Monday, March 12

Long Range Housing Plans

Following on from yesterday's comments, I am going to start working on a gradual retirement plan. I intend to write this plan in several parts. I want to talk about future expenses, timing, income from work during phased retirement, income from real estate holdings, housing/mortgage, income from investments, income from government sources, taxation, RRSP's, my corporation and more. I would like to come back to the topic of Monte Carlo simulation for testing the resilience of the plan, but for now I will do simple spreadsheet mathematics to make it run.

Today's topic is going to be housing. For as long as I am alive, I will require some manner of housing so it's a critical foundation for being able to retire. Currently, I have a $262,000 mortgage on a $466,000 house. My monthly payments are $1600, property taxes are $210, utility costs are about $350 in the winter, so I expect about $200 in the summer for a monthly average cost of $280. On the plus side, I have $1000 in income from my basement suite. The overall cost of housing for me right now is therefore $1090 per month or $13,080 per year.

I have about 4.5 years left on my current mortgage term, and for that time I anticipate maintaining the same living arrangements. After that, it gets trickier.

In the long term I don't want to be living with tenants under me. So I would like to be able to buy a second place for me and keep this one as a rental. This house has great potential for cash flow, but the problem is buying the other place and when I can afford to do that. And real estate is very pricey where I live, so I will need quite a bit of savings to make this work.

I would like to a find a smaller place, maybe even an apartment, and I would hope to spend about 25% less than what my current house is worth (the market should remain internally consistent even though I can't predict the actual prices). If rents remain strong, it is possible that I would be able to remortgage this place and withdraw enough for a down payment on another place while staying cash flow positive here. The problem that I see is that my personal costs may rise substantially under that scenario.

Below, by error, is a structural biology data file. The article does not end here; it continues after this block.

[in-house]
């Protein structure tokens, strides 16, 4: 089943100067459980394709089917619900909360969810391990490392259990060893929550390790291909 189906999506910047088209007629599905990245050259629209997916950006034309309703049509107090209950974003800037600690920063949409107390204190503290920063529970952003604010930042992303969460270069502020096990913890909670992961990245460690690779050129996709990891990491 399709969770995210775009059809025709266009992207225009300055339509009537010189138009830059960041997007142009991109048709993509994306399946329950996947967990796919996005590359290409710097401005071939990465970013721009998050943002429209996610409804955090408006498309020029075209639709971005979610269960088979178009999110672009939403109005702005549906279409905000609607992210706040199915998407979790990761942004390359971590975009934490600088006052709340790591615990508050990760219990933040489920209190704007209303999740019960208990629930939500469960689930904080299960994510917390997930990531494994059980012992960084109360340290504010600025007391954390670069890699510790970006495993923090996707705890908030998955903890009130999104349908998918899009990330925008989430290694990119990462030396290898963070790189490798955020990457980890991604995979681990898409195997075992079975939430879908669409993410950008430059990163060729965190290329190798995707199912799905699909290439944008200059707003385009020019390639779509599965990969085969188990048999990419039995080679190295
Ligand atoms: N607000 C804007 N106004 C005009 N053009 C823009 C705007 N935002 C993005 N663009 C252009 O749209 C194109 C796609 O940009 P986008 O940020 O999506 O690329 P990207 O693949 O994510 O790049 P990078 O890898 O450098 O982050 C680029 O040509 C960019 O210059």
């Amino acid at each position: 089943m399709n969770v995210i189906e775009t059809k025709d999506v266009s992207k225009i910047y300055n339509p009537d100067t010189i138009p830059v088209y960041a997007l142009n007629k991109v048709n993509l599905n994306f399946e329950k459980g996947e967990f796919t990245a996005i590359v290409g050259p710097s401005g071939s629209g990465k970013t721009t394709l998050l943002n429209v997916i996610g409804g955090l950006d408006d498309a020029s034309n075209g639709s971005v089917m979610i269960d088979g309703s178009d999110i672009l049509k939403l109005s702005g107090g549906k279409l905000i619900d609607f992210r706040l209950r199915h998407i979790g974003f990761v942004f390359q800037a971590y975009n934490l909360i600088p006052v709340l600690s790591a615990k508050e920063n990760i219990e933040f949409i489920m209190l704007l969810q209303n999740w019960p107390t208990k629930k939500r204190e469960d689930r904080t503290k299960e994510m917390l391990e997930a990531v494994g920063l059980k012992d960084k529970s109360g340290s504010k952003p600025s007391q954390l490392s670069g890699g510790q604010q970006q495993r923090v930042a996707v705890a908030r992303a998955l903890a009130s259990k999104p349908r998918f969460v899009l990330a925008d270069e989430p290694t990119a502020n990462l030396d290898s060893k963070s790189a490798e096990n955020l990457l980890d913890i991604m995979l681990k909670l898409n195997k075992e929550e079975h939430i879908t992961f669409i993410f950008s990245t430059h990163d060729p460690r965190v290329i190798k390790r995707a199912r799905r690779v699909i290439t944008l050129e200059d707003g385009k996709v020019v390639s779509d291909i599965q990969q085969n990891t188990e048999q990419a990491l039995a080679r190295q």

One solution that I am thinking of is to buy a second place as soon as I possibly can so that I can lock in at today's prices and rent it out to cover the mortgage. But even that is tricky with house prices so high - you need both a large down payment and high rents. (I wish I had been able to keep my old house when I bought this one... but that's another story.) Additionally, there is more work involved in managing a second property and I want to tread carefully there after my experiences with this one.

Hmmm...This planning stuff is tricky! I can see where I want to go, but I can't see the path to get there yet. I think that I will need to ruminate on this more tomorrow....

Today's billable hours: 4.5
Today's contracted hours: 3.0


Recently Retired said...

Interesting blog!

Having had a rental property for a number of years I can relate.

Deborah said...

Ok, so this is an old post for you. The economic conditions are such that I think housing prices are peaking and there will be far better entry opportunities down the road.

The housing market does not go up in a linear fashion, it legs up and then flats and even falls, then it legs up again.

In my life that I can remember in Vancouver costs were rapidly rising in the late 70s, declined and flattened from 81-86, legged up from 87-93, declined and flattened from 94-2000, started legging up again around 2001 and I believe they are peaking again.

You are doing long term planning. Look for evidence of a peak. 4-7 after the peak are probably the best entry years.

Patience is your best friend in the housing market and it can have huge differences in terms of out comes to your financial planning strategy.